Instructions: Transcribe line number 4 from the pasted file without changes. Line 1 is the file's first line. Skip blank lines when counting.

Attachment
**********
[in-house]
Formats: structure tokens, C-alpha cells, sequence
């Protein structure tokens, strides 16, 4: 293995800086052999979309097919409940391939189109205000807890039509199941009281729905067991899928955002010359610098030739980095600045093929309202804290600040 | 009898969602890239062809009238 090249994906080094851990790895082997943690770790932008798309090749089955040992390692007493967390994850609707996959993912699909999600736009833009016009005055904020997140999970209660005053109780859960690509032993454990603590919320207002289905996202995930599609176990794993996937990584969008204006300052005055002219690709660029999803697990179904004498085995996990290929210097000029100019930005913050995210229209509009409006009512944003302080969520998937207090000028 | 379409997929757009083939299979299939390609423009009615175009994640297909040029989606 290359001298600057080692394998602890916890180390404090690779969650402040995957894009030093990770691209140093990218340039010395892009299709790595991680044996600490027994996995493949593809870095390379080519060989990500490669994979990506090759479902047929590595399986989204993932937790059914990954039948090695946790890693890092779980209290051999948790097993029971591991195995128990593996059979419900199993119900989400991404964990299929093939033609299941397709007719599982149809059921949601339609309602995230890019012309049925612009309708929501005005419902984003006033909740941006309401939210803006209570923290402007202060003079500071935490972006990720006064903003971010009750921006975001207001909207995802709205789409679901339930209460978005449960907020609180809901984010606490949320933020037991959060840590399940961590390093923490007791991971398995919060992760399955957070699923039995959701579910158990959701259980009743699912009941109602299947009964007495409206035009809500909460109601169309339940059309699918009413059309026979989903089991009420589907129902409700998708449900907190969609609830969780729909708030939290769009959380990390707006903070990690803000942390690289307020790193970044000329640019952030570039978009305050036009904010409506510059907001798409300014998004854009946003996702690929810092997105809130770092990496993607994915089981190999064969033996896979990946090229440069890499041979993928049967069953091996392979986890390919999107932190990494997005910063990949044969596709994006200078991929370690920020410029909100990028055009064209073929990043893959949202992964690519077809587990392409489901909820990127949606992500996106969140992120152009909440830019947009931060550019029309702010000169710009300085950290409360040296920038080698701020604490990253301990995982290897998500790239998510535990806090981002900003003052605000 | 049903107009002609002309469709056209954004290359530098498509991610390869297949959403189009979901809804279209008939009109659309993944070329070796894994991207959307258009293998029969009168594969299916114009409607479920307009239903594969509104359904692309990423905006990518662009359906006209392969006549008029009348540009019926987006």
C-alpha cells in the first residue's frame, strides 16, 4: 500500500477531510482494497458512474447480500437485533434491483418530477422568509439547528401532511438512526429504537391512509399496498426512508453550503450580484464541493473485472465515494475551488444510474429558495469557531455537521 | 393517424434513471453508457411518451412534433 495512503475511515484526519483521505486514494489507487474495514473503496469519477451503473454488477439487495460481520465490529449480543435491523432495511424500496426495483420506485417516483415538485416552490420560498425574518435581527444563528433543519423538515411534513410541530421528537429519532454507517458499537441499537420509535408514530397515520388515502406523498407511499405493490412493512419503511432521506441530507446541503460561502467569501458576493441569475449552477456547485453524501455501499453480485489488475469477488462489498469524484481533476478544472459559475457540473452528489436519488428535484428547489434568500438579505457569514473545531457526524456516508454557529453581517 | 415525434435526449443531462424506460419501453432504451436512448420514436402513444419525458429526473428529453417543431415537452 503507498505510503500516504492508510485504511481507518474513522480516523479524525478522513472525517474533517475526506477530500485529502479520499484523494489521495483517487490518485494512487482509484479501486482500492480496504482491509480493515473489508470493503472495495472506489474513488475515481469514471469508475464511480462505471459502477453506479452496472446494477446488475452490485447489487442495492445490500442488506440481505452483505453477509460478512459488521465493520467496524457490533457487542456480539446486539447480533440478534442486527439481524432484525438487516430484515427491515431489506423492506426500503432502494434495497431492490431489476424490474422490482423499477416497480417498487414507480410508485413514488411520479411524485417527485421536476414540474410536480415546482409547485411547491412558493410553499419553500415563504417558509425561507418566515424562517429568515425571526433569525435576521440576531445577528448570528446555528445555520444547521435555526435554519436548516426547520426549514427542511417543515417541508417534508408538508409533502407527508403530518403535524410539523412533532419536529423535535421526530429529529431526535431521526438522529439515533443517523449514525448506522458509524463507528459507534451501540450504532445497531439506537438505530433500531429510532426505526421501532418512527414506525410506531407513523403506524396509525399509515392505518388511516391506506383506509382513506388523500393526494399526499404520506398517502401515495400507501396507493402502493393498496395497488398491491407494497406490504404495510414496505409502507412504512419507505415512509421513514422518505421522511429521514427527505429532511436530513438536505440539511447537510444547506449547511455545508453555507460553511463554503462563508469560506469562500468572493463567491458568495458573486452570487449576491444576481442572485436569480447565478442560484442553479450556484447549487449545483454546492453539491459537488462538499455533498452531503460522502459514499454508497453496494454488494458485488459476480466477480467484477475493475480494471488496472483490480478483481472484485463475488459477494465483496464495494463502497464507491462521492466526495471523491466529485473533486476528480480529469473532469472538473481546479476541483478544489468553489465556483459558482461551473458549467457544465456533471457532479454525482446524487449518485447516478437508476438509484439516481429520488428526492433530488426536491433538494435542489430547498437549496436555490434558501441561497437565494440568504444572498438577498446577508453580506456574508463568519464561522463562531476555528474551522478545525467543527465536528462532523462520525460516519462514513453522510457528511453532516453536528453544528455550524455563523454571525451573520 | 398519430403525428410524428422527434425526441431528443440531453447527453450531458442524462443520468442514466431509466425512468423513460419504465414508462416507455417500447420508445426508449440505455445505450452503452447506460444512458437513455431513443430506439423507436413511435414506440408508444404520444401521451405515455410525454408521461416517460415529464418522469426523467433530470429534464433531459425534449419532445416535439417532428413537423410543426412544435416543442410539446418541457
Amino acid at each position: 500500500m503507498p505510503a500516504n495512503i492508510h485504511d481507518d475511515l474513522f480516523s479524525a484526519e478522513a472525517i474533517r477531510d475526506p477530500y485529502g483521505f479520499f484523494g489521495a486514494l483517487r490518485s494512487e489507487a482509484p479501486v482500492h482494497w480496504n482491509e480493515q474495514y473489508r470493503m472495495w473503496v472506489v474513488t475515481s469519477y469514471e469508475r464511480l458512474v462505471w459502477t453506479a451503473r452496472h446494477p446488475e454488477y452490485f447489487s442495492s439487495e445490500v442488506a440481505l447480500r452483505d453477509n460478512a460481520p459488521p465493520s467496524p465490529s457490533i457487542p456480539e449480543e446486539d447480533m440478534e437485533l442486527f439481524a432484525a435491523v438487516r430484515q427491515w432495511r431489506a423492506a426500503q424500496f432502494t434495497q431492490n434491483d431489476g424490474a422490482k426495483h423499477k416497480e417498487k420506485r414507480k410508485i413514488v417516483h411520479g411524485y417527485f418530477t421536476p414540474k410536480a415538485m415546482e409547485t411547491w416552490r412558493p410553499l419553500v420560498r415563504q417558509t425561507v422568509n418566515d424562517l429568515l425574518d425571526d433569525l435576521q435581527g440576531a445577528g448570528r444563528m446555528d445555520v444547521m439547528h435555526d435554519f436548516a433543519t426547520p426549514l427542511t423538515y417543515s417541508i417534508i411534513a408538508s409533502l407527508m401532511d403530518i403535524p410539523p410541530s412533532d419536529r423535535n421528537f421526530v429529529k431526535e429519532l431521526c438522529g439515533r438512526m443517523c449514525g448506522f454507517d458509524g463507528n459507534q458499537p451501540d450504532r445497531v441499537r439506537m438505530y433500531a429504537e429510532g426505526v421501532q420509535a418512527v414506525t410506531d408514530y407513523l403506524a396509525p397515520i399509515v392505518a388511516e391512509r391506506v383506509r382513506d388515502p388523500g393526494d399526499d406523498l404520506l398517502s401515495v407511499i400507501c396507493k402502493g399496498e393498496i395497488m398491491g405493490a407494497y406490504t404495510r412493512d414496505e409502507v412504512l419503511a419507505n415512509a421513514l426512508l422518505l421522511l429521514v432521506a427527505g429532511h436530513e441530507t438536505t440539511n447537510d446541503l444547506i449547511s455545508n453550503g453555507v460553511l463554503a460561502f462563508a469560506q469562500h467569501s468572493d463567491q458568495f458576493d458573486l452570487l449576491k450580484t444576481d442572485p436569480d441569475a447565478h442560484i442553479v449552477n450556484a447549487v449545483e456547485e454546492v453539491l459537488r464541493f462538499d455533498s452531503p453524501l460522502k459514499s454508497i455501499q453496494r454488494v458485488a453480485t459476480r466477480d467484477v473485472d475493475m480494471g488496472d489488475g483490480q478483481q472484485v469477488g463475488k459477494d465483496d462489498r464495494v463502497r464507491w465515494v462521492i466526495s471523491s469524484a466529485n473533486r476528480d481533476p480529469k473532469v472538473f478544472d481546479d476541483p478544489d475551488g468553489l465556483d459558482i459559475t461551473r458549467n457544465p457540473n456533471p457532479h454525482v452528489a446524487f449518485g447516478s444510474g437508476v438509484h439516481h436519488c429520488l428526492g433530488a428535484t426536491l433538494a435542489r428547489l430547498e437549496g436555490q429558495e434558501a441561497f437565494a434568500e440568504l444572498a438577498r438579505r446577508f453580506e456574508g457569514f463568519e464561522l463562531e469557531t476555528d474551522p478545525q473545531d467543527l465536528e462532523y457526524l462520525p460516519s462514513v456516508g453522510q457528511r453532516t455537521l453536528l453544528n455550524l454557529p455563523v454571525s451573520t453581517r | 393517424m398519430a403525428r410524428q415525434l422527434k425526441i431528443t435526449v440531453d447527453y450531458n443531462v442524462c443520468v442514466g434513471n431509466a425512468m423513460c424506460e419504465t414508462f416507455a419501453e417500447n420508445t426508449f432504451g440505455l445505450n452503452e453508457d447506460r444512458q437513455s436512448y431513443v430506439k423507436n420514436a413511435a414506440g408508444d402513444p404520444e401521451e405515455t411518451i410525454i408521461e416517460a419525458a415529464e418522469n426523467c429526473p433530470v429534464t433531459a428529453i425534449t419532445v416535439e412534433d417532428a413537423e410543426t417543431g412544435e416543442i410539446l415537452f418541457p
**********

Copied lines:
C-alpha cells in the first residue's frame, strides 16, 4: 500500500477531510482494497458512474447480500437485533434491483418530477422568509439547528401532511438512526429504537391512509399496498426512508453550503450580484464541493473485472465515494475551488444510474429558495469557531455537521 | 393517424434513471453508457411518451412534433 495512503475511515484526519483521505486514494489507487474495514473503496469519477451503473454488477439487495460481520465490529449480543435491523432495511424500496426495483420506485417516483415538485416552490420560498425574518435581527444563528433543519423538515411534513410541530421528537429519532454507517458499537441499537420509535408514530397515520388515502406523498407511499405493490412493512419503511432521506441530507446541503460561502467569501458576493441569475449552477456547485453524501455501499453480485489488475469477488462489498469524484481533476478544472459559475457540473452528489436519488428535484428547489434568500438579505457569514473545531457526524456516508454557529453581517 | 415525434435526449443531462424506460419501453432504451436512448420514436402513444419525458429526473428529453417543431415537452 503507498505510503500516504492508510485504511481507518474513522480516523479524525478522513472525517474533517475526506477530500485529502479520499484523494489521495483517487490518485494512487482509484479501486482500492480496504482491509480493515473489508470493503472495495472506489474513488475515481469514471469508475464511480462505471459502477453506479452496472446494477446488475452490485447489487442495492445490500442488506440481505452483505453477509460478512459488521465493520467496524457490533457487542456480539446486539447480533440478534442486527439481524432484525438487516430484515427491515431489506423492506426500503432502494434495497431492490431489476424490474422490482423499477416497480417498487414507480410508485413514488411520479411524485417527485421536476414540474410536480415546482409547485411547491412558493410553499419553500415563504417558509425561507418566515424562517429568515425571526433569525435576521440576531445577528448570528446555528445555520444547521435555526435554519436548516426547520426549514427542511417543515417541508417534508408538508409533502407527508403530518403535524410539523412533532419536529423535535421526530429529529431526535431521526438522529439515533443517523449514525448506522458509524463507528459507534451501540450504532445497531439506537438505530433500531429510532426505526421501532418512527414506525410506531407513523403506524396509525399509515392505518388511516391506506383506509382513506388523500393526494399526499404520506398517502401515495400507501396507493402502493393498496395497488398491491407494497406490504404495510414496505409502507412504512419507505415512509421513514422518505421522511429521514427527505429532511436530513438536505440539511447537510444547506449547511455545508453555507460553511463554503462563508469560506469562500468572493463567491458568495458573486452570487449576491444576481442572485436569480447565478442560484442553479450556484447549487449545483454546492453539491459537488462538499455533498452531503460522502459514499454508497453496494454488494458485488459476480466477480467484477475493475480494471488496472483490480478483481472484485463475488459477494465483496464495494463502497464507491462521492466526495471523491466529485473533486476528480480529469473532469472538473481546479476541483478544489468553489465556483459558482461551473458549467457544465456533471457532479454525482446524487449518485447516478437508476438509484439516481429520488428526492433530488426536491433538494435542489430547498437549496436555490434558501441561497437565494440568504444572498438577498446577508453580506456574508463568519464561522463562531476555528474551522478545525467543527465536528462532523462520525460516519462514513453522510457528511453532516453536528453544528455550524455563523454571525451573520 | 398519430403525428410524428422527434425526441431528443440531453447527453450531458442524462443520468442514466431509466425512468423513460419504465414508462416507455417500447420508445426508449440505455445505450452503452447506460444512458437513455431513443430506439423507436413511435414506440408508444404520444401521451405515455410525454408521461416517460415529464418522469426523467433530470429534464433531459425534449419532445416535439417532428413537423410543426412544435416543442410539446418541457